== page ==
We spent the first night in Reims, had the first of many delicious meals and returned to our bikes the next morning in high spirits. And Howard's bike flat refused to start.
I stayed with him as moral support and translator while the rest pushed on for Freiburg. European breakdown cover sorted out breakdown assistance and transport to a garage, but the problem couldn't be fixed today and the next day was a bank holiday in France.
So Howard was given a hire car and I followed him down the motorway to Germany. At 10PM we arrived at our hotel to receive a hero's welcome from the rest of the group, who were kindly keeping the kitchen and bar open for us in a nearby Italian restaurant.
We spent the next day bimbling in the Black Forest; I elected to travel in our new 'support vehicle', which turned out to be a wise decision as it poured with rain. Lunch was very leisurely because the bike group were in no hurry to remount, and I enjoyed my authentic Schwarzwälder Kirschtorte very much indeed.
In the afternoon I spotted a sign that read 'Schnapsmuseum' and insisted on a detour. It turned out to be one of those small-town museums consisting of stuff the locals have found in their lofts, and as well as distilling equipment and ancient ice-skates the basement proved to contain a collection of antique motorcycles.
Of course the whole museum was a ruse to direct tourists into the attached spirit and liqueur shop, but it would have been rude to refuse.
We dined at the Italian again, this time joined by a skinny black cat who seemed very at home despite our waiter swearing that it was nothing to do with the restaurant. I slipped it cheese from my gnocchi gratinati until it was comatose enough to be scooped into my lap, where it lay purring and exposing its nether regions all through the coffee and grappa.
The next morning the Nexus, which had been progressively requiring more and more attempts before it would start, wouldn't start at all and it was my turn to stay behind and go through the rigmarole of breakdown lorry and garage.
The German mechanic explained that tracing the fault, which he thought was in the wiring, would take a long time and require all the bodywork coming off, and I'd be best off getting my breakdown people to ship it home. He said that the first generation Nexuses were badly put together, and had I perhaps had other electrical problems?
After I'd taken five minutes to snivel quietly in a corner I made the necessary arrangements, and Howard and I once again made our way to the next destination - Ernst, in the Mosel Valley - six hours behind everyone else.
I think the next day was the most pleasurable for all of us. The sun shone and we split into pairs and singles to do our own thing - which for the car-bound party consisted of a tour of the castle at Cochem and a ride up the mountain on the chairlift.
Then, around 5PM, we all (bar Mick and Julie, who continued sightseeing) met up at the Nürburgring.
This is a motor race circuit which opens to the public between races, so that anyone can purchase a ticket and have a go. It's notoriously dangerous and specifically excluded from many insurance policies (look for a clause about 'one-way toll roads'), but on this weekday evening early in the season there weren't too many takers and thankfully it wasn't the chaotic scene I had envisaged.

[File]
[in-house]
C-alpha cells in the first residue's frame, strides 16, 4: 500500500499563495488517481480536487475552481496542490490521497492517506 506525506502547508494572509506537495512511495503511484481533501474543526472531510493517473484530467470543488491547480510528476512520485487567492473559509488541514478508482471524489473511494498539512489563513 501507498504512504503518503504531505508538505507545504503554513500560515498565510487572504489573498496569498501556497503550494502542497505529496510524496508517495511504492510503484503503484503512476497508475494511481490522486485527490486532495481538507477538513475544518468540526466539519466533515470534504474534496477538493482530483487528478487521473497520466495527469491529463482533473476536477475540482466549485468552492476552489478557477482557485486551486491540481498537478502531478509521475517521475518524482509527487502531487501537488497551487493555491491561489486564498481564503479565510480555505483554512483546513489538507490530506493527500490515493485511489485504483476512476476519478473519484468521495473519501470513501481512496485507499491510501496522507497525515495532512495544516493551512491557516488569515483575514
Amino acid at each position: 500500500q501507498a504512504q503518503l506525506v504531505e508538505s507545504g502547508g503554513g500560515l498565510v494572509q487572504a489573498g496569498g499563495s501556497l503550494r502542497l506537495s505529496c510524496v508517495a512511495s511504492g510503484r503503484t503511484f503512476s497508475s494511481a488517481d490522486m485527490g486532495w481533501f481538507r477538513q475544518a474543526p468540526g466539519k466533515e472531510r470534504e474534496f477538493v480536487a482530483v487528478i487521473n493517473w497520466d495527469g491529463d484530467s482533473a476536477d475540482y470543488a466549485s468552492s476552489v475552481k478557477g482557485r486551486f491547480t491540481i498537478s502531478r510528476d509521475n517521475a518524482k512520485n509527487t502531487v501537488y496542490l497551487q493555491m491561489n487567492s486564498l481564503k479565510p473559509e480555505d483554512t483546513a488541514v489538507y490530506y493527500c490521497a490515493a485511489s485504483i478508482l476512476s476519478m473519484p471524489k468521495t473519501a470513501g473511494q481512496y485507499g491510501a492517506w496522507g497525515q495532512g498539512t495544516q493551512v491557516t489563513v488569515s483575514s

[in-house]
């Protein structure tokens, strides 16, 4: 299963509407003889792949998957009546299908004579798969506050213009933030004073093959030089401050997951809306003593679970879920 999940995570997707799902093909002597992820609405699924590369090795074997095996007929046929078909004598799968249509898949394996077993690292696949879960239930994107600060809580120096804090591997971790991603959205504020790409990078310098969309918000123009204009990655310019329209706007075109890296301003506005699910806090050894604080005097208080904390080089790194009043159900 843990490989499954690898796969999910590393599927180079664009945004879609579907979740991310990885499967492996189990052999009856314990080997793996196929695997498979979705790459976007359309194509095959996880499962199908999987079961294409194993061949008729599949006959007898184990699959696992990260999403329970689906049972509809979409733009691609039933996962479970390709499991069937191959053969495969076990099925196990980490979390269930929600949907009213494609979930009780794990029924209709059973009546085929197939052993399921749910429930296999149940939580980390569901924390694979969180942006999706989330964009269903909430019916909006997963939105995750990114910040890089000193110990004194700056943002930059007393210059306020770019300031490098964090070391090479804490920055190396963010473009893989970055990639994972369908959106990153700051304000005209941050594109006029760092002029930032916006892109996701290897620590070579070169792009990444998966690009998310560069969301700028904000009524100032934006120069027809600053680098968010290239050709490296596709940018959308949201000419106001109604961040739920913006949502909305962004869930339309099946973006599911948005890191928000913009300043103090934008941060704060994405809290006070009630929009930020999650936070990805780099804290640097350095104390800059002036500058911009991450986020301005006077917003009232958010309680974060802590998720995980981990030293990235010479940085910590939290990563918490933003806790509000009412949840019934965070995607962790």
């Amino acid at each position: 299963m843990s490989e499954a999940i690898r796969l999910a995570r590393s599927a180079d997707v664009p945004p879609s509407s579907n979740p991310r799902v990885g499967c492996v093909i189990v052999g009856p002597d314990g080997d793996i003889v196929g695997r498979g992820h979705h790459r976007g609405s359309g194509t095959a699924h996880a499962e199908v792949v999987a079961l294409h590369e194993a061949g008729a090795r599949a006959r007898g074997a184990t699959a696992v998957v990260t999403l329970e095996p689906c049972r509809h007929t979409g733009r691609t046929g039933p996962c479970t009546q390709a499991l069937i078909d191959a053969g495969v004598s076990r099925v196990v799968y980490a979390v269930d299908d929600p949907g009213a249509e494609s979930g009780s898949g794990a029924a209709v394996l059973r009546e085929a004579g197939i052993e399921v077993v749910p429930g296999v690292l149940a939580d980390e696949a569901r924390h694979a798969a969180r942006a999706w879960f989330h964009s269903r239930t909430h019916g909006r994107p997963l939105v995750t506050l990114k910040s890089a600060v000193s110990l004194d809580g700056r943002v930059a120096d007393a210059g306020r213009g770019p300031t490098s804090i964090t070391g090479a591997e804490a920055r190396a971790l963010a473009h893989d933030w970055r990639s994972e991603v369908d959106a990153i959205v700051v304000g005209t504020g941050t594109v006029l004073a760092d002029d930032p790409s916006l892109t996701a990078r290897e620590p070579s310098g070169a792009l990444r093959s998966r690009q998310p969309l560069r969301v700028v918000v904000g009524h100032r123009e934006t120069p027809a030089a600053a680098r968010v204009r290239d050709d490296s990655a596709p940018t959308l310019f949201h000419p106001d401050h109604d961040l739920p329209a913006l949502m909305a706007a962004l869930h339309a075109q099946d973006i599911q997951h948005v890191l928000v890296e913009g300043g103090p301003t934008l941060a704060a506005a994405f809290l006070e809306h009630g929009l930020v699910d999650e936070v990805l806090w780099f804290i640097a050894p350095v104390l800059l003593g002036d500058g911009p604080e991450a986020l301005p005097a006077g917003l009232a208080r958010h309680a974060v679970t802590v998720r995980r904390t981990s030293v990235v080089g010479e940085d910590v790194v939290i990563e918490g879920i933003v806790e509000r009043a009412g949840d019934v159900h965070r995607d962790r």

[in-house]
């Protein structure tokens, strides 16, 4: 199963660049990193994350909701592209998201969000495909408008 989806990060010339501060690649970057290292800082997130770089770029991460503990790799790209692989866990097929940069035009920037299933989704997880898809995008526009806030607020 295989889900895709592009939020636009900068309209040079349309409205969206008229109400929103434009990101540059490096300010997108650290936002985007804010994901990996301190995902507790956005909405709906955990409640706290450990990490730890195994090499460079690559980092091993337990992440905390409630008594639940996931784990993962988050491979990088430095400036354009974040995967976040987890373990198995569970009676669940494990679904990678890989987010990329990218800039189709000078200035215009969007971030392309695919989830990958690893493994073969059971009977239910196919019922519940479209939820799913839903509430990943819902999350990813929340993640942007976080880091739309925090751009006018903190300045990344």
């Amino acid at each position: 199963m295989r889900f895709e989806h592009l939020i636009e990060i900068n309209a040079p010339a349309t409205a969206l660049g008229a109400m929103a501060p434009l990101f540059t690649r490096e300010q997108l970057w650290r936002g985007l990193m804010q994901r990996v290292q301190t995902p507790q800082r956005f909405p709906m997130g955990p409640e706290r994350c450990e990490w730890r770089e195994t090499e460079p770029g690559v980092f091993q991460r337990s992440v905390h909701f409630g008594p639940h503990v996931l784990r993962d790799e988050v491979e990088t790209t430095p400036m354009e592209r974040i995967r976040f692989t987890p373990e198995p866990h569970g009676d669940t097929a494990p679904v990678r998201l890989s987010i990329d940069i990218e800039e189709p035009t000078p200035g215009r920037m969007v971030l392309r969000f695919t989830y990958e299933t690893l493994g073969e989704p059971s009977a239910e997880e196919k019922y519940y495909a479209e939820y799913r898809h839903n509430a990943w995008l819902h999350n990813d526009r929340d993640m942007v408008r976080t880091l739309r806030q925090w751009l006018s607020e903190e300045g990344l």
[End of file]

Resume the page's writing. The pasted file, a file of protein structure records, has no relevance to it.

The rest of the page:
Looking at all the excited riders and drivers in the car park, and watching the rest of our group disappear onto the track to return ten minutes later wearing huge grins, I suddenly felt very bikeless and wistful and envious. cybersofa very kindly took me round on his pillion so I did experience the circuit, but it wasn't quite the same as doing it on your own machine. At least Roger was there to fly the maxi-scooter flag, and emerged from the circuit on his Silver Wing looking as unruffled as ever.
We learned that there was a possibility of Howard's bike getting fixed, so he and I deviated from the advertised schedule of a night in Bruges before the Chunnel home and returned to Reims, which fortunately has a large enough selection of hotels and restaurants to repay a second night's stay. On the way we checked out the spookily atmospheric abandoned racetrack of Reims-Gueux, where old buildings and advertising signs are lovingly restored by a Friends' association (thanks to shep_shepherd for telling me about this one!).
The bike was ready in the nick of time, so we picked it up and Howard kindly gave me a pillion ride home. This meant riding two up with two people's luggage on what is really a sports bike, in winds so high they made the national news, which was an adventure in itself. My own bike is presumably still in Germany, being recovered under the aegis of Eurotunnel's breakdown cover; I can't say I care particularly where it is at this precise moment, though I suppose I'll forgive it as usual.
Although it wasn't quite the holiday I anticipated, I had a wonderful time. Another well-organised and successful trip by cybersofa, and the possibility of Italy next year was mentioned by some parties. A few highlights:
- Being offered a towel in a motorway service station by a life-size standee of Humphrey Bogart
- Finding ourselves in a town named Wolf and stopping for coffee; asking the landlord how the town got its name and almost understanding his answer
- Dealing with breakdowns in two languages and all the French folk decorously assuming that I was Howard's Mrs
- The bilingual sign that translated 'Pique nique' as 'Spade screws' rather than the more obvious 'Picnic area'
- The chairlift (Sesselbahn) at Cochem
But I didn't take the Nexus round the Nürburgring and I didn't really do the Black Forest roads, which were the main points of the holiday as far as I was concerned. Achtung, Deutschland: I'll be back...